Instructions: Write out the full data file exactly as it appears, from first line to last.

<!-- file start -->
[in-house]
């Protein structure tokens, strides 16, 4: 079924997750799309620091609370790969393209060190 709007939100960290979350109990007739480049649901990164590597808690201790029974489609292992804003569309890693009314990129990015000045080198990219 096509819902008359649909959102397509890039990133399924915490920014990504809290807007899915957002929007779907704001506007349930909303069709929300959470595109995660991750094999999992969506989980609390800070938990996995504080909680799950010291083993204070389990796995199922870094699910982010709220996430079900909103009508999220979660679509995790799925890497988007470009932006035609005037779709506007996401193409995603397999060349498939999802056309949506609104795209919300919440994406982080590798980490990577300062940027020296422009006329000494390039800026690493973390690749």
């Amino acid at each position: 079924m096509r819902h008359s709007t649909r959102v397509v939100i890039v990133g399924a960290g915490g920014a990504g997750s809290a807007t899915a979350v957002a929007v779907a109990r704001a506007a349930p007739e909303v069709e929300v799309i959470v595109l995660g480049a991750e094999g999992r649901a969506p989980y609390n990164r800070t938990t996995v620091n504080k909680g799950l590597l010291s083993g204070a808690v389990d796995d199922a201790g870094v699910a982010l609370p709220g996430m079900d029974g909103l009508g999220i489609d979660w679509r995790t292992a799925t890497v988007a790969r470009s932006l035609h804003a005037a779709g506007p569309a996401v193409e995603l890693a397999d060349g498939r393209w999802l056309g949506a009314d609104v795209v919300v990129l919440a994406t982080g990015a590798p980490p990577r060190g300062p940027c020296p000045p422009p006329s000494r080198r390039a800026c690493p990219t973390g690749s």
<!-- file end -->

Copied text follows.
[in-house]
């Protein structure tokens, strides 16, 4: 079924997750799309620091609370790969393209060190 709007939100960290979350109990007739480049649901990164590597808690201790029974489609292992804003569309890693009314990129990015000045080198990219 096509819902008359649909959102397509890039990133399924915490920014990504809290807007899915957002929007779907704001506007349930909303069709929300959470595109995660991750094999999992969506989980609390800070938990996995504080909680799950010291083993204070389990796995199922870094699910982010709220996430079900909103009508999220979660679509995790799925890497988007470009932006035609005037779709506007996401193409995603397999060349498939999802056309949506609104795209919300919440994406982080590798980490990577300062940027020296422009006329000494390039800026690493973390690749």
């Amino acid at each position: 079924m096509r819902h008359s709007t649909r959102v397509v939100i890039v990133g399924a960290g915490g920014a990504g997750s809290a807007t899915a979350v957002a929007v779907a109990r704001a506007a349930p007739e909303v069709e929300v799309i959470v595109l995660g480049a991750e094999g999992r649901a969506p989980y609390n990164r800070t938990t996995v620091n504080k909680g799950l590597l010291s083993g204070a808690v389990d796995d199922a201790g870094v699910a982010l609370p709220g996430m079900d029974g909103l009508g999220i489609d979660w679509r995790t292992a799925t890497v988007a790969r470009s932006l035609h804003a005037a779709g506007p569309a996401v193409e995603l890693a397999d060349g498939r393209w999802l056309g949506a009314d609104v795209v919300v990129l919440a994406t982080g990015a590798p980490p990577r060190g300062p940027c020296p000045p422009p006329s000494r080198r390039a800026c690493p990219t973390g690749s």